3. Russian espionage ability has been severely hampered in the UK since diplomatic sanctions in the aftermath of Salisbury.

4. On the night of the grounding, the ship was anchored in a position to give shelter from the prevailing south-westerly storm that was raging at the time.

5. In spite of this, when the anchor failed to hold, she seems to have drifted ashore in a NNW direction - almost at 90 degrees to the prevailing winds.

6. During the course of the grounding, Marine Traffic tracks show that she made progress in and out, towards the shore and away from it, numerous times before the final grounding.  (If anyone can think of any explanation for the progress to seaward elements that doesn't require the ships engines to have been active I'd be interested to know).

7. The ship finally grounded, on a generally very inhospitable coastline, on a smooth sandy beach that was "almost" within walking distance of the ship (for anyone that might have wanted to "get off").

8. After the event, the Russians went to extraordinarily defensive lengths to criticise the "safety of the sea area" and to blame the UK for the grounding.  (Defensive...or diversionary?)

The above is a summary of the objective facts.

What they may logically point to is something I'll leave you to evaluate youself 😏....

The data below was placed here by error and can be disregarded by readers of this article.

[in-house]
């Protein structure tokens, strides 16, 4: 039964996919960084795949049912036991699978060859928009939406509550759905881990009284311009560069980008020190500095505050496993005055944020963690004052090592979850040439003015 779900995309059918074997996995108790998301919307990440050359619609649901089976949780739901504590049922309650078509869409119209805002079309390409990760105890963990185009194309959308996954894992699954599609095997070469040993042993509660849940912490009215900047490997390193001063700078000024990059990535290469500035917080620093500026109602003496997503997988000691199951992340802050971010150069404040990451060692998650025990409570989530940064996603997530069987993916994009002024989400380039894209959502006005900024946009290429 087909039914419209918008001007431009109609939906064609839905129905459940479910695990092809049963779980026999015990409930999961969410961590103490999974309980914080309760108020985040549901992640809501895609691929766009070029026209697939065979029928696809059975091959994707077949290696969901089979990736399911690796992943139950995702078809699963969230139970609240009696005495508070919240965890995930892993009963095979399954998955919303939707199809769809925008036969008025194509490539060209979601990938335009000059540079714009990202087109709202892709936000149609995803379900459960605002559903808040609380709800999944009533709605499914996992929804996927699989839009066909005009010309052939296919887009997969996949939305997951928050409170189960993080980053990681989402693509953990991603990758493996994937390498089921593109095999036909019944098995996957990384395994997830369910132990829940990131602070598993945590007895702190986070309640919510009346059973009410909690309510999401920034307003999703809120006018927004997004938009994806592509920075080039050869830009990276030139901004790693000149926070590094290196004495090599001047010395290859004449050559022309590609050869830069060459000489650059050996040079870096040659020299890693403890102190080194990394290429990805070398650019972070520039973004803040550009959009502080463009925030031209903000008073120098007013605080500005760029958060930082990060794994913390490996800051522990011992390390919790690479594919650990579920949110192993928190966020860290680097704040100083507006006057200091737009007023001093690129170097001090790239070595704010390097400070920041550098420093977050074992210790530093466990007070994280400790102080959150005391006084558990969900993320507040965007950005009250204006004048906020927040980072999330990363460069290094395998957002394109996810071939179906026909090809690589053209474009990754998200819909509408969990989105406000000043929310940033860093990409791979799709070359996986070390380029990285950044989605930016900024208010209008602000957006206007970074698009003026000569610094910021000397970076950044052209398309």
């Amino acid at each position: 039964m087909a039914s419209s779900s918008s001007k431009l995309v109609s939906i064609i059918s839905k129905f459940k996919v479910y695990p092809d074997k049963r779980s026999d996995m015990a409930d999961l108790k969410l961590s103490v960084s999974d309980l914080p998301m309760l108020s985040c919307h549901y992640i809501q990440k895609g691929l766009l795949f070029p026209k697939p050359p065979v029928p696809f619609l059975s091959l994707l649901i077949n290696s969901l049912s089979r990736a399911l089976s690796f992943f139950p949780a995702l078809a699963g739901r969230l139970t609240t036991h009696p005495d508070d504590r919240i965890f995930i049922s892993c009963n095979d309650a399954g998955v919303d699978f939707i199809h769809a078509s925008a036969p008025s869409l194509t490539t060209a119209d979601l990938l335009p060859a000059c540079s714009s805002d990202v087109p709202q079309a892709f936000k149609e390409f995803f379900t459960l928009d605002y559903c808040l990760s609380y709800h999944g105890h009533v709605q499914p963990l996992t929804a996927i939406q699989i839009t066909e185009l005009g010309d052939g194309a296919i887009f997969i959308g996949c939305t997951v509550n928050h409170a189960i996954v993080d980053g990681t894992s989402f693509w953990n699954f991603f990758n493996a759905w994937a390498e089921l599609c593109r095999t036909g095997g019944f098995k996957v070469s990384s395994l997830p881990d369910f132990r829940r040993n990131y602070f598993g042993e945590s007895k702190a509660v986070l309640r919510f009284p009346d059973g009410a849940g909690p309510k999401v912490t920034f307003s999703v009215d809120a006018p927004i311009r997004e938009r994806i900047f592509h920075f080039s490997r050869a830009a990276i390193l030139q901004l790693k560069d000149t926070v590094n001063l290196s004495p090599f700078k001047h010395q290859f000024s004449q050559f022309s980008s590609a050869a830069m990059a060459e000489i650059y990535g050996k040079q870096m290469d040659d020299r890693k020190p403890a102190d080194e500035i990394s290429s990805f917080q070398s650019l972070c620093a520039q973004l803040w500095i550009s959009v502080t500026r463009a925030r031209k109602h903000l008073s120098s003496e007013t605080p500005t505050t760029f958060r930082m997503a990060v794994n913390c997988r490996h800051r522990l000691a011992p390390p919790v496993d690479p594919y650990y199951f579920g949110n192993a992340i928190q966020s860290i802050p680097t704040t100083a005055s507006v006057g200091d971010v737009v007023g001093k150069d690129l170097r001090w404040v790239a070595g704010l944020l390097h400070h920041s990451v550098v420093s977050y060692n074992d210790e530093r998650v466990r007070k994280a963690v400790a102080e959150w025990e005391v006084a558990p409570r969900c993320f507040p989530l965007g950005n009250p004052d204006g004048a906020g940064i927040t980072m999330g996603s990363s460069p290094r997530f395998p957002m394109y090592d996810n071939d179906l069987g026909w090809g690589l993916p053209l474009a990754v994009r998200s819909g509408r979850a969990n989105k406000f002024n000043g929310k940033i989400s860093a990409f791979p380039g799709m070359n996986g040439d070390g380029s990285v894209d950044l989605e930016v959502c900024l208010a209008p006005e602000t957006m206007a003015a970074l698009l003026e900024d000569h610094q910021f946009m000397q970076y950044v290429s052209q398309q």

Nothing would surprise me these days!

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2 minutes ago, wortley said:

And as of now she is still anchored in Falmouth bay, going nowhere.

How irresponsible, anchoring again in a sea area that is so unsafe! 😉

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It seems weird to me about this incident and others beacause on 25th of December 2018 a Russian flagged vessel nearly capsized 

now having this incident with both of them being near military importance areas something is up in my opinion

Edited by Aiden

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14 hours ago, Aiden said:

It seems weird to me about this incident and others beacause on 25th of December 2018 a Russian flagged vessel nearly capsized 

now having this incident with both of them being near military importance areas something is up in my opinion

What time and where is that happening tomorrow then !

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23 hours ago, wortley said:

And as of now she is still anchored in Falmouth bay, going nowhere.

Leaking.  Detained and ordered not to leave by Maritime and Coastguard Agency until repairs are completed.

I hope someone is sending food out for the poor crew members.

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Still anchored at Falmouth but in the river mouth now - local branch of Mission to Seamen expressing concern and reported to have sent out some biscuits and chocolates (Russian Orthodox Christmas today) and four fishing rods for the crew "to entertain themselves and for them to catch their own food."  Poor devils. 

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Many faults, detained, moored in Carrick Roads for the last three months, many unpaid bills, arrested, now sold at auction by order of the Admiralty court.  Who to ? Going away soon?

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The MAIB report for this has been published.

 

https://assets.publishing.service.gov.uk/media/5d402009e5274a401464760b/2019_-_11_-_Kuzma_Minin.pdf